I look forward to sunny days and puttering around the garden, but in the meantime, there’s so much to be grateful for – for instance, the fact that we repaired the roof and the air conditioning before this last cold and rainy spell.

Delicious No-Bake Energy Bites

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Sweet cravings are a serious thing in winter – the cold, dark days make us long for something sweet with our afternoon tea. If things get desperate enough, you may find yourself dipping into that secret chocolate stash you don’t want your children to know about.

That’s where these bite-sized balls of yummy goodness come along! They are simple, versatile, easy to make, require little to no processing, are full to burst with healthy nutrients, and contain no refined sugar. Please keep in mind, however, that proportions are not exact, and you will need to play with the consistency a bit until you get what you like best.

You will need:

Approx. 1/4 cup chopped walnuts

1/4 cup sunflower seeds, lightly crushed

A handful of sesame seeds

A handful of raisins

1/2 shredded coconut

1/2 cup natural date spread, or 10-12 processed medjoul dates

2-3 tbsp raw tahini

Shredded coconut, chopped almonds or peanuts, or sesame seeds for rolling

Mix all ingredients in a bowl until you reach a nice workable consistency. You may need to add a little water if the mixture is too dry, or a little shredded coconut or another dry ingredient if it’s too runny.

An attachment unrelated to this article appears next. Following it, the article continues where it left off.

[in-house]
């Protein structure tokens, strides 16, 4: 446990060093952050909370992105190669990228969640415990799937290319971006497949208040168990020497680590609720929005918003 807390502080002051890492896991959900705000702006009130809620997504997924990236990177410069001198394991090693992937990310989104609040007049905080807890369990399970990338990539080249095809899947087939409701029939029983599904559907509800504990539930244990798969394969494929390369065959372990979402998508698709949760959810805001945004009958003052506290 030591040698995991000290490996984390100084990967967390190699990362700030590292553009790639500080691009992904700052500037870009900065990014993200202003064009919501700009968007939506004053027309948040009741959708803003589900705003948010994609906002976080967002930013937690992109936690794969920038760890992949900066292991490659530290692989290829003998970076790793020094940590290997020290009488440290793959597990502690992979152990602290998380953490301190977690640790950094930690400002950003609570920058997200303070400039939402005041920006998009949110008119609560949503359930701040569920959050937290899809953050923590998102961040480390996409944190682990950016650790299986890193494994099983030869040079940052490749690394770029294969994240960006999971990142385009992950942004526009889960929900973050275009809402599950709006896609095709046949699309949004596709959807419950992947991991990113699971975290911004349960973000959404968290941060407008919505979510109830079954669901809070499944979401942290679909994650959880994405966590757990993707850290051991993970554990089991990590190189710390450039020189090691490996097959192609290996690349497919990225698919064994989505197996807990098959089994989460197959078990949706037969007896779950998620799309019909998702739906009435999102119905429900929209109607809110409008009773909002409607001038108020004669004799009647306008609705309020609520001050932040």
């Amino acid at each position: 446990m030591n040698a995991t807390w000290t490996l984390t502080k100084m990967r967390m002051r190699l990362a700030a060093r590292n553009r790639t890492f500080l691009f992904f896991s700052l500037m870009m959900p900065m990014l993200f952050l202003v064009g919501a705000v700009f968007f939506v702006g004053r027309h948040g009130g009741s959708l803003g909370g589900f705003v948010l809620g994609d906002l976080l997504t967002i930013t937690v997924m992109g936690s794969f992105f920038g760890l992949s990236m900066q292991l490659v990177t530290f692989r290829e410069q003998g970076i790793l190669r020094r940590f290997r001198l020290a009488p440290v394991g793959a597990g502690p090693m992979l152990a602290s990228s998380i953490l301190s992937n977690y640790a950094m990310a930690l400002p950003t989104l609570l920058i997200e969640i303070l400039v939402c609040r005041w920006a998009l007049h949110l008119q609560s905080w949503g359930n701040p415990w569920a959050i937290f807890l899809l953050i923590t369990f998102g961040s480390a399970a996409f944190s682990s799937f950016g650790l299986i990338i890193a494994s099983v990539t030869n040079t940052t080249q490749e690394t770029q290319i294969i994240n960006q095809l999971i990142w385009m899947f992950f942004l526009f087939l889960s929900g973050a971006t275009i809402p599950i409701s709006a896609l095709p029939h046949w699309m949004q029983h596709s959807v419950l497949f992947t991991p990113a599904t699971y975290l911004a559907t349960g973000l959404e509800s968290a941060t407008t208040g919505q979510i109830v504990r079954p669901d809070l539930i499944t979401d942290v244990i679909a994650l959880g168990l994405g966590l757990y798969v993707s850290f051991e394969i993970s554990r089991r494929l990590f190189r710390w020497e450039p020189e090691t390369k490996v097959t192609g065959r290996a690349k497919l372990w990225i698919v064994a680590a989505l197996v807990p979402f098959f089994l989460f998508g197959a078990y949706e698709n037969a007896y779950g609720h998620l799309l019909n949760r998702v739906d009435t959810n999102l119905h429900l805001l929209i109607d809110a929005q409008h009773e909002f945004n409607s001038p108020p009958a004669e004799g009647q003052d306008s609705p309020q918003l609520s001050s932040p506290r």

Form small balls and roll them in the coating of your choice.

Place in container, pop into freezer, and voila! You have a delicious, nutritious, easy-to-serve energy treat to curb those sweet cravings.

My first children’s book is here! (updated)

An unusual path to dragon-taming

I am happy and excited to announce my very first children’s fantasy novel, Dragon Diplomacy, is now available in print. The Kindle edition is available for pre-order now, and will release at the end of the month.

From the blurb: “Loriel is an inquisitive 12-year-old fairy living in the enchanted forest kingdom of Silverbell Wood. The peace and tranquility of Silverbell are disrupted by Gadrak, a troubled dragon who comes to live in the middle of the fairy domain. The dragon’s incessant raids on the bordering human kingdom of Elderland cause the wrath of its people, who are determined to invade Silverbell – a prospect that might end in disaster, with the protective enchantments broken and the delicate balance of the fairy forest disrupted.”

As all my fiction books, it is published under the pen name of Hannah Ross.

I really can’t say this often enough: I appreciate and love the readers who support me by buying my books. Without you, I would never be where I am today, with 12 novels and 4 nonfiction books under my belt, and more to come. So a huge thank you! You make me doubly excited about sharing my writing with the world, and you rock.

Cold weather yarn projects

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The drop in temperatures means it’s a perfect time to whip out the yarn and crochet hooks (or knitting needles) and get to making beautiful and useful things. Check out these cute two-color slipper socks I recently completed – perfect for pattering around the house for kids who don’t like bulky slippers. I’m really quite proud of them.

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And while I’m on the roll, here’s the start of another project – a circular white round poncho. I haven’t crocheted in a while, and it’s a true joy to get back to it. All I need is to get started with a project and make sure I always have it in my bag for those quiet spells I’m out and about and have a few spare minutes waiting in line or sitting on a bench in the park while my kids play.

Patterns used: Bev’s Very Easy Booties, enlarged to a size that would fit older kids.

Bea Poncho – I love lacy patterns like this, and it’s really easy and fun to work.